Upon arriving in Ica, we tried to plan our activities for the next few days. We wanted to do some tours of the national parks in the area as well as visit the Pisco wineries that the region is famous for. By the end of the day Thursday, we had managed to book our tours. We went to the Pisco wineries and Huacachina for sand buggies and sand boarding on Friday and to Paracas and the two national parks there on Saturday. Finally, on Sunday we just hung out in Ica until it was time to come back to Lima.

Six students at a winery in Ica, Peru.

Pisco tour

Here are some highlights of the trip:

Thursday, March 29, 2018

  • We walked around Ica and saw the plaza de armas of the city.
  •  We went to Huacachina for dinner.

Friday, March 30, 2018

  • We got up and had breakfast at our hostel, then our tour guide picked us up and we went on our first tour.
  • We saw three Pisco wineries, and tasted a lot of different types and flavors of Pisco, from wine to liquor.
  • Three of us continued on to do the sand buggies and sand boarding. Riding in the buggies was the highlight of the trip for me. They are exhilarating and fun like a roller coaster, without very many ups and downs and twists and turns; it’s just a lot of fast driving and getting blasted with sand. Our buggy stopped twice for us to sand board down two different dunes. This just means that you lay down on your stomach on a board similar to a snowboard and the driver gives you a little push down the dune. It is super fun — definitely a unique experience.
  • We met back up with the others in Huacachina and decided to hike up to the top of a sand dune to watch the sunset. Climbing a sand dune is harder than it seems, but it was worth the effort.
Three students standing with snad boards at the base of sand dunes.

Sand boarding

Saturday, March 31, 2018

  • We got up at 6 a.m. to start our hour long drive to Paracas.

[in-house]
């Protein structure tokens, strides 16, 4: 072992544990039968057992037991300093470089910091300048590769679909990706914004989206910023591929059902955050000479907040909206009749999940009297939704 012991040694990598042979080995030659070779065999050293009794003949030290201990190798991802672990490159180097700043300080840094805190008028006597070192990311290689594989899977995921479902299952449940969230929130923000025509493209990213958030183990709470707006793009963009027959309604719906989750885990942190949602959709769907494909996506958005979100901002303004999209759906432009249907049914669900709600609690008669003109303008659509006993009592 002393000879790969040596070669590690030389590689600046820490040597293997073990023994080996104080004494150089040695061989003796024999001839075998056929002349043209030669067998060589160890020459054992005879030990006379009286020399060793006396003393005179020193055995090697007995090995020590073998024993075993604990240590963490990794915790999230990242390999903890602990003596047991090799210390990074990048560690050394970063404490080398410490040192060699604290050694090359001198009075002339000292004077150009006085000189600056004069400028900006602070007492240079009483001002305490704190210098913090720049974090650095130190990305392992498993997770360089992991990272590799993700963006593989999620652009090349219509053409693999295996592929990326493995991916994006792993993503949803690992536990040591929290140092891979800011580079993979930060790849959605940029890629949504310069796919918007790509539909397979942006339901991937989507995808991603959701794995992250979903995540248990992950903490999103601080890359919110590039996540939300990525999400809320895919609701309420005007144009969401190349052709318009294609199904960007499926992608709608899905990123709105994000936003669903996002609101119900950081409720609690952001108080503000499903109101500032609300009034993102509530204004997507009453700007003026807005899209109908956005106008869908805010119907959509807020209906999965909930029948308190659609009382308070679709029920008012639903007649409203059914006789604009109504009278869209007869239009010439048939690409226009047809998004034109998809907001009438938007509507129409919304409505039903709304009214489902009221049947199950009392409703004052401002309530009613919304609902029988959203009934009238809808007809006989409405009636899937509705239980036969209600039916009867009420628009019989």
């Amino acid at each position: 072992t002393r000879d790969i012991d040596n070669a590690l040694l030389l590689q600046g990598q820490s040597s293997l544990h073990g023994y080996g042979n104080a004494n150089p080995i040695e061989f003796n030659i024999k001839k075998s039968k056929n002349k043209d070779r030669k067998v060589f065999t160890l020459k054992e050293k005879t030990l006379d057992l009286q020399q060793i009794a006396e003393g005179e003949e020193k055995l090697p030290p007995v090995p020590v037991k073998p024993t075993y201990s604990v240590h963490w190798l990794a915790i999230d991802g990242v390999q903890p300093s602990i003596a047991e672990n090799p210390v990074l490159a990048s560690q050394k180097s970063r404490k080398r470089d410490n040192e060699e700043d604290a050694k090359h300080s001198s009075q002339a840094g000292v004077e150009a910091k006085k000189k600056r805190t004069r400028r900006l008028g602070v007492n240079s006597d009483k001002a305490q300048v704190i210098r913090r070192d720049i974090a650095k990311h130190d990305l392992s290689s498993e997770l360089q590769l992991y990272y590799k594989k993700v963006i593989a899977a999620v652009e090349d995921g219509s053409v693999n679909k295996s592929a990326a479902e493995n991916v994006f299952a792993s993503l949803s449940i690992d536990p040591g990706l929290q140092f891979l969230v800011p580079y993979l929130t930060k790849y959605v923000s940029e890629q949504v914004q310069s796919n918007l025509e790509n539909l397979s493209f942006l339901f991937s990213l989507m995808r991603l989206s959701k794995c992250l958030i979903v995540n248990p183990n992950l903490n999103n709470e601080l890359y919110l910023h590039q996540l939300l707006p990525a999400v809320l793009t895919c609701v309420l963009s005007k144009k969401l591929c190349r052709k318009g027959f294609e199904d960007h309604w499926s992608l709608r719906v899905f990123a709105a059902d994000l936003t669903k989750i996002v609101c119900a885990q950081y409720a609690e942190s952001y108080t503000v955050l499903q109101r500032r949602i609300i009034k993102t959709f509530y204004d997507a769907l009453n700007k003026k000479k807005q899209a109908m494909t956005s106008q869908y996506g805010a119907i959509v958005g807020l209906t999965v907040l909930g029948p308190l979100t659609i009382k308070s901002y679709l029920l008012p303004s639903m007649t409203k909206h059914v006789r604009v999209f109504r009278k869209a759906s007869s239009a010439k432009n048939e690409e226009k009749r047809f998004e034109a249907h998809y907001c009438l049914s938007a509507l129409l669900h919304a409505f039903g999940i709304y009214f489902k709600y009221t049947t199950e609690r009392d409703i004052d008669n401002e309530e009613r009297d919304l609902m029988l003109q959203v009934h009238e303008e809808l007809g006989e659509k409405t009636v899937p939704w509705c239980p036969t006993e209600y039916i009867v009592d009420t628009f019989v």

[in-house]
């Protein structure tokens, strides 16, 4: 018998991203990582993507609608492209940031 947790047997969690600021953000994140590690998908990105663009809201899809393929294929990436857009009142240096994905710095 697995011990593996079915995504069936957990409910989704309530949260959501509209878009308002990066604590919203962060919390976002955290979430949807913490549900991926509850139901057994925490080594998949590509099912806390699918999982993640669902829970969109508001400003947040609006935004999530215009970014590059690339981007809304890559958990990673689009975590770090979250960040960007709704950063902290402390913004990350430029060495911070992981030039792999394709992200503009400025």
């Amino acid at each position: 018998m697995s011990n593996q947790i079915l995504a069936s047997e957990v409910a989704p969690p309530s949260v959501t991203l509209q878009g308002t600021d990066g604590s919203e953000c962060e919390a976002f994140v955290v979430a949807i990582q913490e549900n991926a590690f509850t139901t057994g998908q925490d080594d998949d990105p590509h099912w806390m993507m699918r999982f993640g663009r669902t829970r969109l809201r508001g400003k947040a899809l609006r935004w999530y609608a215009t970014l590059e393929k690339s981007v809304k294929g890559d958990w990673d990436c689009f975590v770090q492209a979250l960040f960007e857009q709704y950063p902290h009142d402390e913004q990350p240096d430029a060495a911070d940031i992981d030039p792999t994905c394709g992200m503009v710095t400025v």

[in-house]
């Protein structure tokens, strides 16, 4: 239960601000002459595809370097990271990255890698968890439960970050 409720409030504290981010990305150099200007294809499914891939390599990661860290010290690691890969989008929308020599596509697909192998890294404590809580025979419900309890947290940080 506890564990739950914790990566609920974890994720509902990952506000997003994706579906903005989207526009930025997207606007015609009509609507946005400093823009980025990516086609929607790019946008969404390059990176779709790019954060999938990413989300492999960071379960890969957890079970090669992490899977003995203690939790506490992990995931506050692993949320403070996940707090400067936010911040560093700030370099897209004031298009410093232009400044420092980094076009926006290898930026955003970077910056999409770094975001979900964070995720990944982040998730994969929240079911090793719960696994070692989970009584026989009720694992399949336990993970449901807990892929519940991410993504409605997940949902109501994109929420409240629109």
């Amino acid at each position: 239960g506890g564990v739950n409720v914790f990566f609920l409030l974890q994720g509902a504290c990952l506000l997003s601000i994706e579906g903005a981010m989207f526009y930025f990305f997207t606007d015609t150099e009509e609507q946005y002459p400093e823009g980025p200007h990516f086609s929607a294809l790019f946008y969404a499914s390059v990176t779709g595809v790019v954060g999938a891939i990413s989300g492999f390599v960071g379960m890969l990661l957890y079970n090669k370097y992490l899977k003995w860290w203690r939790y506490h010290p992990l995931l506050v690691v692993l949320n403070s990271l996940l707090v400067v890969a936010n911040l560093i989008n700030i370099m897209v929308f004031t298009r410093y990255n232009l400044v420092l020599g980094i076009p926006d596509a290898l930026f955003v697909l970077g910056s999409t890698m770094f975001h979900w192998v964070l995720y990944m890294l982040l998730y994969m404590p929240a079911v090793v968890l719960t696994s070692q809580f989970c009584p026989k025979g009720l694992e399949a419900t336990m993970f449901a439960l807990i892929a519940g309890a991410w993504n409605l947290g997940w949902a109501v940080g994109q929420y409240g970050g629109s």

• We got on a large speed boat heading to the Islas Ballestas, where we saw penguins and sea wolves.
  • We had some time to shop around at the small market stands by the sea in Paracas.
  • We got on a tour bus and headed to the Paracas national reserve. We stopped at a museum first, which told the history of Paracas (the name Paracas comes from Quechua words meaning “rains of sand”), then we moved on to a beautiful vista point, then to a beach area to have lunch and then to a different sandy beach to hang out for a while.
  • The bus took us all the way back to Ica at the end of the day, and they even got us a taxi back to our hostel.

Five students jumping in the air near the shoreline in Ica, Peru.
Overall this was an amazing first vacation experience here in Peru. We had some hiccups and stress along the way, but in the end everything always worked out. It was an adventure filled trip, full of new and unique experiences, and I’m so glad I got to share them with some great people from my program.

Current favorites:

  • Food: Empanadas!! These are wonderful, cheap and flavorful pockets of goodness.
About the blogger

Kendra N. is studying abroad on the IFSA-Butler: Pontificia Universidad Catolica del Peru program in Lima, Peru.